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At a glance

A congenital, nongenetic disorder resulting from maternal transmission of varicella in the first and second trimesters of pregnancy manifesting with cutaneous, neurologic, and limb involvement.


Fetal Varicella Syndrome; Antenatal Varicella Virus Infection; Varicella Embryopathy; Varicella Fetopathy.


The first case report was published in 1947 by Eugene G. Laforet and Charles L. Lynch Jr.


Most (>90%) women of child-bearing age have antibodies (IgG) against varicella zoster virus (VZV, also known as human herpes virus 3), hence infection (chickenpox) during pregnancy is rare. In industrialized countries, approximately 0.5-3:1,000 pregnancies are affected, but fortunately only about 2% of babies suffer from Congenital Varicella Syndrome (CVS) following maternal varicella infection in the first 20 weeks of pregnancy (with the greatest risk between weeks 8 and 20, but infection later in pregnancy resulting in CVS has rarely been described). However, a significantly higher rate is expected in developing countries. Approximately 130 cases have been described in the medical literature. Two-thirds of affected neonates are females.

Genetic inheritance

This is not a genetic disorder.


VZV is a highly contagious virus and transmitted either through direct contact with the vesicular fluid from skin lesions or by secretions from the respiratory tract. The incubation period is between 10 and 21 days. While the clinical course of chickenpox is generally mild and self-limiting, it may be more severe with a higher rate of complications in pregnant women (particularly during the third trimester) or in individuals older than 15 years or younger than 1 year of age. The route of fetal infection is most likely transplacental and leads to fetal viremia, although ascending infection from the cervix uteri seems also possible. Organ injuries in the fetus reflect the neurotropic nature of the varicella virus. It appears that due to the immaturity of the fetal immune system, the fetus is unable to generate a VZV-specific cell-mediated immune response, which at least in part explains the severe impact on the fetus. Maternal varicella infection closer to term carries a high risk for severe neonatal varicella infection with a mortality of around 30%. About 15% of children with CVS develop a herpes zoster infection (shingles) between the second and forty-first month of life. It has been recommended that children with zoster in that age range should be examined for signs of CVS. In extremely rare cases, severe/disseminated maternal herpes zoster infection (shingles) has resulted in fetal CVS.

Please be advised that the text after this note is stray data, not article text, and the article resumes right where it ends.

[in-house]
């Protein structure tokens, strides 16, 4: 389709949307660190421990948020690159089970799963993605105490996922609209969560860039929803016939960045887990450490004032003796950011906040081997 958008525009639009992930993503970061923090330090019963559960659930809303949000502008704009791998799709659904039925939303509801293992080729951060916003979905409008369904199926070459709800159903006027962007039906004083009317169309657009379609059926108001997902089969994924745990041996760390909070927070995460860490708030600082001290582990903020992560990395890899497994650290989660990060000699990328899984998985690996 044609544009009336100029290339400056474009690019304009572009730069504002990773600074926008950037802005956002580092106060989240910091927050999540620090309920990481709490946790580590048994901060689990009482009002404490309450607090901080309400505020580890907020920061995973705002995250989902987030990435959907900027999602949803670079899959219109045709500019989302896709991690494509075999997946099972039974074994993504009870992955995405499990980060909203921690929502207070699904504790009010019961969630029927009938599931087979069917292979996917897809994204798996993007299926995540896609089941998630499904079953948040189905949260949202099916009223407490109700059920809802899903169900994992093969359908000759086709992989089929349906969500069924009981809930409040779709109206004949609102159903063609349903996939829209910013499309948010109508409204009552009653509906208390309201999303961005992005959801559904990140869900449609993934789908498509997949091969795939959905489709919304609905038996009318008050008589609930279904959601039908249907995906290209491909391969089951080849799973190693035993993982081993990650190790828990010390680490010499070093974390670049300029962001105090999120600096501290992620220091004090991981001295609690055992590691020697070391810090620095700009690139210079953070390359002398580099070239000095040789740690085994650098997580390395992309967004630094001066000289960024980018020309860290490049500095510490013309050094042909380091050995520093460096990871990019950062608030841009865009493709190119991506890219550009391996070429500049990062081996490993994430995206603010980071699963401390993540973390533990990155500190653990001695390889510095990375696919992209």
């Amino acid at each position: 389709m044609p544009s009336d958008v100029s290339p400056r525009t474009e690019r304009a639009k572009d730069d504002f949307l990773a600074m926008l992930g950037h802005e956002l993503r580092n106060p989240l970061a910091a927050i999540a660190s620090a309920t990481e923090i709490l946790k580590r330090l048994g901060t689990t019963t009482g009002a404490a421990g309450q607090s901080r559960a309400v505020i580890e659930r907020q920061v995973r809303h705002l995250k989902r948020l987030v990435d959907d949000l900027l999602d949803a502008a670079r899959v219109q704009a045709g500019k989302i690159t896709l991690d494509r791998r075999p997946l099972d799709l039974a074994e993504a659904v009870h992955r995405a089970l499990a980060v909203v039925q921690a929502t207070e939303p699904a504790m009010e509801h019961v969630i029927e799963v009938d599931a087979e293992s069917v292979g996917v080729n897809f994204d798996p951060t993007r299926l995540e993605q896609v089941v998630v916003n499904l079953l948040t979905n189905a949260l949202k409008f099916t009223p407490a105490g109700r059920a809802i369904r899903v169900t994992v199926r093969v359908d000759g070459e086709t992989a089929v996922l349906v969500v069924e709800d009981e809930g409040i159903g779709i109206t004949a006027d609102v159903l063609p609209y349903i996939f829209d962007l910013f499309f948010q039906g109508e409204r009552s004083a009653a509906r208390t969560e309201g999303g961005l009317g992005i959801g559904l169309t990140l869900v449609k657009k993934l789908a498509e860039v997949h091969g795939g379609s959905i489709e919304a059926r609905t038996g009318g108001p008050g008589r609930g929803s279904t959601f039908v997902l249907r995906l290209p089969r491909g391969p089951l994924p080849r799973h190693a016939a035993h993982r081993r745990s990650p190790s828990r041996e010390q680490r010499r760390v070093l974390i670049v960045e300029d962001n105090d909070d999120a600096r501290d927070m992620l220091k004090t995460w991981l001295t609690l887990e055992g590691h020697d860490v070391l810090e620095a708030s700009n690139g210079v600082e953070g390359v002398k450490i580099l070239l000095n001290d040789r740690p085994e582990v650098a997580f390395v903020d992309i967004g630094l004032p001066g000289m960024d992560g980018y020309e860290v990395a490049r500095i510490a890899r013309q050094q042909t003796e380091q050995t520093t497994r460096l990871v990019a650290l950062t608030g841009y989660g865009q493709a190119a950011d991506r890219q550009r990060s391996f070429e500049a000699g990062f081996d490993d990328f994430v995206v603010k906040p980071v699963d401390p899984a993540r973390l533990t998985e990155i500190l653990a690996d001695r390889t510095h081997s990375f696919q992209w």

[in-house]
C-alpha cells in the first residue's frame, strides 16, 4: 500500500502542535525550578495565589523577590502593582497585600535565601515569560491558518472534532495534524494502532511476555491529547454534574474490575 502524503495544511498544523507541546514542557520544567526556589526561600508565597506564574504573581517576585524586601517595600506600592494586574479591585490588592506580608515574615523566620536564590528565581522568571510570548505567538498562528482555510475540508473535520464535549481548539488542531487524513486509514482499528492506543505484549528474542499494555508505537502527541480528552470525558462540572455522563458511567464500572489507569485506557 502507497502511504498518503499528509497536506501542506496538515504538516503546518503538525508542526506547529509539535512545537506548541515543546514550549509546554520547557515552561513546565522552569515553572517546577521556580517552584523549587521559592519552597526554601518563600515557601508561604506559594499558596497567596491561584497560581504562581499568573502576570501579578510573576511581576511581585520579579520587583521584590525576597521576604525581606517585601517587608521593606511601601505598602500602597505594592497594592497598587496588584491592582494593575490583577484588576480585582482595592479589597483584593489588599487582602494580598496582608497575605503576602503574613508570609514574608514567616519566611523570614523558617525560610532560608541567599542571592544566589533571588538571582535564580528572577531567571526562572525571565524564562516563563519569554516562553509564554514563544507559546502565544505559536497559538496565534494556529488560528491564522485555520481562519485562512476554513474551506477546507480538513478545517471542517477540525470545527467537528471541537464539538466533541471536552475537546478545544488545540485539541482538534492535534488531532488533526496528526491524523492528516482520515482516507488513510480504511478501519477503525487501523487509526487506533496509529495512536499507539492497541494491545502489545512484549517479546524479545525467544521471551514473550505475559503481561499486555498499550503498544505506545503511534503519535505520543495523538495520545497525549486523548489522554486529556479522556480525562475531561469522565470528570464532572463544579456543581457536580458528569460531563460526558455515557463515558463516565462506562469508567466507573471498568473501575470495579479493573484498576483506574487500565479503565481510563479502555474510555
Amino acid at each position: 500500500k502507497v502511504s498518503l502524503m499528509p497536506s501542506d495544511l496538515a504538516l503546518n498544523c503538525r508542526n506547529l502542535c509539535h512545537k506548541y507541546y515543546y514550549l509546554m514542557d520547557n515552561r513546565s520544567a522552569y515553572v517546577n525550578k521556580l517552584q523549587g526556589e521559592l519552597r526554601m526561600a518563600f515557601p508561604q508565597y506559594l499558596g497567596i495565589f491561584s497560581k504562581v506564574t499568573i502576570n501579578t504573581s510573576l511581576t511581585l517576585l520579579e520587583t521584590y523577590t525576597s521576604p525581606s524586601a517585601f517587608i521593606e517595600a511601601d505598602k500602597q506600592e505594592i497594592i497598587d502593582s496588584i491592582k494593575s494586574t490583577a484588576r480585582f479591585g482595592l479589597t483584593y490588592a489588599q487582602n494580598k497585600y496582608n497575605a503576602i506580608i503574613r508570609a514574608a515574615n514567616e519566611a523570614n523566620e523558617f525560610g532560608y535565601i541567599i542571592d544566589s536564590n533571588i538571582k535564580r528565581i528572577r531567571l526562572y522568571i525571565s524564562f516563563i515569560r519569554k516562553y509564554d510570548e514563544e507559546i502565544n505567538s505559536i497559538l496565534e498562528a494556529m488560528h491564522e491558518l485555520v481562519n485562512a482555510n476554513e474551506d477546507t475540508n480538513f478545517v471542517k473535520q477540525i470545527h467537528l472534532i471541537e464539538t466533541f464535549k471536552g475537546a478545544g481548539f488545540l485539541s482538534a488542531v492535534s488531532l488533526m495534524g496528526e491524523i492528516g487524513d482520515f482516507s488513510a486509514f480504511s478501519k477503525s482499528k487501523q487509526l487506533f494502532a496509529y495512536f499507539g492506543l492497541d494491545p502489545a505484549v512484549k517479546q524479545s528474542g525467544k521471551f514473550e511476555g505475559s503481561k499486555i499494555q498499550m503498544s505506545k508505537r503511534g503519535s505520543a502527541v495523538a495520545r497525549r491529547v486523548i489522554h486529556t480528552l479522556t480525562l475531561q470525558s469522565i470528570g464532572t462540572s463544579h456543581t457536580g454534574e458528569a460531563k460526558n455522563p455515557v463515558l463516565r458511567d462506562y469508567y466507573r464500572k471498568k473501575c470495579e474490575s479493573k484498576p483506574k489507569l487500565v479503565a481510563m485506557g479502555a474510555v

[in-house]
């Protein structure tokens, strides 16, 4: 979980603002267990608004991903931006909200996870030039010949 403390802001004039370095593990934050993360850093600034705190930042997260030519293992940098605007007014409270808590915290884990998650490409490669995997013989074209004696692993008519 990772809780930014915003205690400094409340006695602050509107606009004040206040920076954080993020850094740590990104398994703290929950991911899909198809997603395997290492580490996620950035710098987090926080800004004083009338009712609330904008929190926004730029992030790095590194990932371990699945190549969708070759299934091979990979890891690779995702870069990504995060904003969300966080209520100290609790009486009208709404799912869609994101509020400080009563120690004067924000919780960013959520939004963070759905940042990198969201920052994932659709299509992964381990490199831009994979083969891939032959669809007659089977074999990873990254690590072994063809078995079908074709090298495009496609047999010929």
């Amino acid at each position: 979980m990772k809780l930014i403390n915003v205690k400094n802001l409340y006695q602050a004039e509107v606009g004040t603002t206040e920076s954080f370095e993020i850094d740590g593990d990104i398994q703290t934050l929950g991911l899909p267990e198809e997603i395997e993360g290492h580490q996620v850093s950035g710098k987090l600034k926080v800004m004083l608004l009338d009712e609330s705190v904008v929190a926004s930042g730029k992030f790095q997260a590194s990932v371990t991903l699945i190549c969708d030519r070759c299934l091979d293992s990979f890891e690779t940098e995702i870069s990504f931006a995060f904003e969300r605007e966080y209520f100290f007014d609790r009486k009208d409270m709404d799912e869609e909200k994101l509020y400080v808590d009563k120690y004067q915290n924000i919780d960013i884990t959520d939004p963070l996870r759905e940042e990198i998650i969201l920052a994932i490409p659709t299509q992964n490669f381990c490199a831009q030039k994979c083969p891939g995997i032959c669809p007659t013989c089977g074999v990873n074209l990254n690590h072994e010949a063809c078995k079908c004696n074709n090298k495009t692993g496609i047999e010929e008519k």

Based on the history of maternal chickenpox in the first or second trimester of pregnancy with clinical and serologic findings (IgM-specific antibodies in the neonate, persistence of IgG antibodies in the infant beyond the first 7 months of life) in a neonate ...

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